And Screwsome just suspended fracking permits here. All solar and windmills coming.

  27. Today was supposed to see the unveiling of the Tesla F150 competitor.

    Tonight at 8pm, California time.

    I am loving my new 2019 F-150 4×4. I just figured out how to set the sensitivity on the emergency braking (yes, there is a screen for that). In fact, there seems to be about a 100 or so parameters that can be customized. I did not see a reset back to defaults option though. And I got 18 mpg average on my first 1,000 miles.

    When I drove to Victoria the other day, I was getting 27 mpg in the 60 mph construction zone for 30 miles. Then I was running 80 mph for the next 120 miles at 19 mpg. Pretty good for a brick with closable blinds in front of the radiator to block the cool air out when not needed. I am also wondering how long that front lower air dam is going to last at six inches above the ground.

    The only problem is that it keeps on shutting the engine off when I stop at red lights.


  28. Yes! However, some politicians and technical people (I refuse to refer to them as scientists) are claiming that energy generated using renewables, such as solar and wind, are already cheaper than that generated by fossil fuels. Facts, please. Last I checked, electricity generated by solar was by far the most expensive of all, followed by wind. Someone has a thumb on the scale, and should be called on this.

    Yes, I call myself an engineer. Not a scientist as I have not formulated a law of nature such as Newton’s law of nature or Einstein’s law of nuclear reaction.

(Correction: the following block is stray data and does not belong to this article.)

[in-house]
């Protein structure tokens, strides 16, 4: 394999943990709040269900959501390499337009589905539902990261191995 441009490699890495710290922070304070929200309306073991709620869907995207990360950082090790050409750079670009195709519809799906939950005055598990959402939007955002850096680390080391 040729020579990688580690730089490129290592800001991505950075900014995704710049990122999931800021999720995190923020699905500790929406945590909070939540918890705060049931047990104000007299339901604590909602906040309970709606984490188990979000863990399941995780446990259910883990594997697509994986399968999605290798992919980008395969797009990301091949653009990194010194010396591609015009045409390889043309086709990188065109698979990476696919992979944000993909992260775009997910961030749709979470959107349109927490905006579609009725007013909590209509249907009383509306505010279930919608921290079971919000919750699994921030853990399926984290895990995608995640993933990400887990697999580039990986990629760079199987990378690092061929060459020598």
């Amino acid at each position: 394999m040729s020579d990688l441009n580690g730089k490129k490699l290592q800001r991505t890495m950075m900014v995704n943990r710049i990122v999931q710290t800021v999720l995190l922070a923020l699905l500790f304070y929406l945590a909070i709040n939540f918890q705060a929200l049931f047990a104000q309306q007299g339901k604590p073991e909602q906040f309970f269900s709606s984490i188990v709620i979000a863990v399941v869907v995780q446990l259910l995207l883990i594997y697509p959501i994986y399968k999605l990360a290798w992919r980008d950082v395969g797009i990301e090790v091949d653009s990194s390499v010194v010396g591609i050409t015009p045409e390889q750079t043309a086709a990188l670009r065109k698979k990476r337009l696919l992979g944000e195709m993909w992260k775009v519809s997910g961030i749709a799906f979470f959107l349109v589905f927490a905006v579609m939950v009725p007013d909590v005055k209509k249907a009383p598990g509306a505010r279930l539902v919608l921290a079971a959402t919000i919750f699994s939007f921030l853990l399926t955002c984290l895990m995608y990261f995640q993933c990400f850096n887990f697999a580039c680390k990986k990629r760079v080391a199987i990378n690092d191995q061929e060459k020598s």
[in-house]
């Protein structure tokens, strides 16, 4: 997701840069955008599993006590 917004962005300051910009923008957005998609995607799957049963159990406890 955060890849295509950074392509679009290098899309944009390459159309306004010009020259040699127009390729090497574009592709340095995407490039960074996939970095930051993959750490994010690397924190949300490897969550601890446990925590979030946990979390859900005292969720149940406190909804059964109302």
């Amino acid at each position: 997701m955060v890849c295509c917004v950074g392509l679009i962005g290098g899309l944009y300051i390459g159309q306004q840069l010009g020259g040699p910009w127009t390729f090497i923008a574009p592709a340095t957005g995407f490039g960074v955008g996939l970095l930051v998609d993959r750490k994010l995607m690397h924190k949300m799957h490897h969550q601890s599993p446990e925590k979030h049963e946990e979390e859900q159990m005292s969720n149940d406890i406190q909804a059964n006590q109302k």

OTOH, I have worked in solar energy plant functional performance and know that it is a total fraud. OK, Google solar energy Daggett California:
    https://en.wikipedia.org/wiki/The_Solar_Project


  29. there seems to be about a 100 or so parameters that can be customized

    There is also a setting to change the color of the accent lighting. Well, at least on my Platinum version of the F-150.

  30. OTOH, I have worked in solar energy plant functional performance and know that it is a total fraud. OK, Google solar energy Daggett California:

    But there is this: “Secretive energy startup backed by Bill Gates achieves solar breakthrough” https://www.cnn.com/2019/11/19/business/heliogen-solar-energy-bill-gates/index.html , wherein Bill Gross’s company …

    Heliogen, a clean energy company that emerged from stealth mode on Tuesday, said it has discovered a way to use artificial intelligence and a field of mirrors to reflect so much sunlight that it generates extreme heat above 1,000 degrees Celsius.

    Another article: https://www.engadget.com/2019/11/19/heliogen-solar-concentrator-breakthrough/